U.S. companies face pension shortfalls, and the problem will
only get worse unless the stock market keeps rallying, according to
a new report.
Delta Airlines, advertising company Omnicom Group, and chemical
firm Nalco are among the worst-funded companies, with less than
half the sufficient amount of money set aside to cover future
payouts, according to Fitch Ratings.
Fitch, whose research is mainly used by corporate-bond investors,
said the pension plans at 144 of the 220 companies it tracks were
less than 80 percent funded. That puts means they could be
considered "at risk" under the Pension Protection Act of 2006.
The main takeaway of the study is that investors should check
annual reports for information about pension obligations. While
it's unclear how the liabilities will affect any individual
company, they're likely to become increasingly relevant as 2011
approaches because that's when the requirements of the law are
scheduled to take full affect.
"The report is an attempt to make people aware there could be an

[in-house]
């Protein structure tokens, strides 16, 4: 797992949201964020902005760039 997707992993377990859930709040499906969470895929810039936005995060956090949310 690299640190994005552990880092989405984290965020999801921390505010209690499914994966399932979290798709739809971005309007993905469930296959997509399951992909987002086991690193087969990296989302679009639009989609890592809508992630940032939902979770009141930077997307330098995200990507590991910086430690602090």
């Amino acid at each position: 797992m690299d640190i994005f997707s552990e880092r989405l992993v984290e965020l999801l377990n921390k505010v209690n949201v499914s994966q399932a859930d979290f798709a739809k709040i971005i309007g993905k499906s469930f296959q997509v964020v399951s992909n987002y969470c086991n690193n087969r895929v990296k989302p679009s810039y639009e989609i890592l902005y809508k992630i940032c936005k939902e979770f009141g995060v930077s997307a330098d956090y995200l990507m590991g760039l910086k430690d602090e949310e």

increase in these outflows to company pension plans, and it's not
really clear what the amounts will be," said John Culver, a
co-author of a report on the subject. "Cash going to plans is not
available for the companies to reinvest in their businesses or to
buy back stock."
Because they are funded mostly with equities and corporate bonds,
pensions lost 29 percent of their value between December 2007 and
December 2008, according to Federal Reserve data.
The collapse occurred shortly after the Pension Protection Act
raised the bar for funding requirements, similar to what happened
with fair-value accounting for financial institutions under FASB
157. Congress waived some of the rules in late 2008, and an
extension of that move is now being considered.
"If there is continued downward pressure on the equity markets,
that's going to increase future funding requirements," Culver
Other companies with low levels of pension funding include
American Axle & Manufacturing and Masco at 58 percent and
Mattel 59 percent.
(Chart courtesy of tradeMONSTER)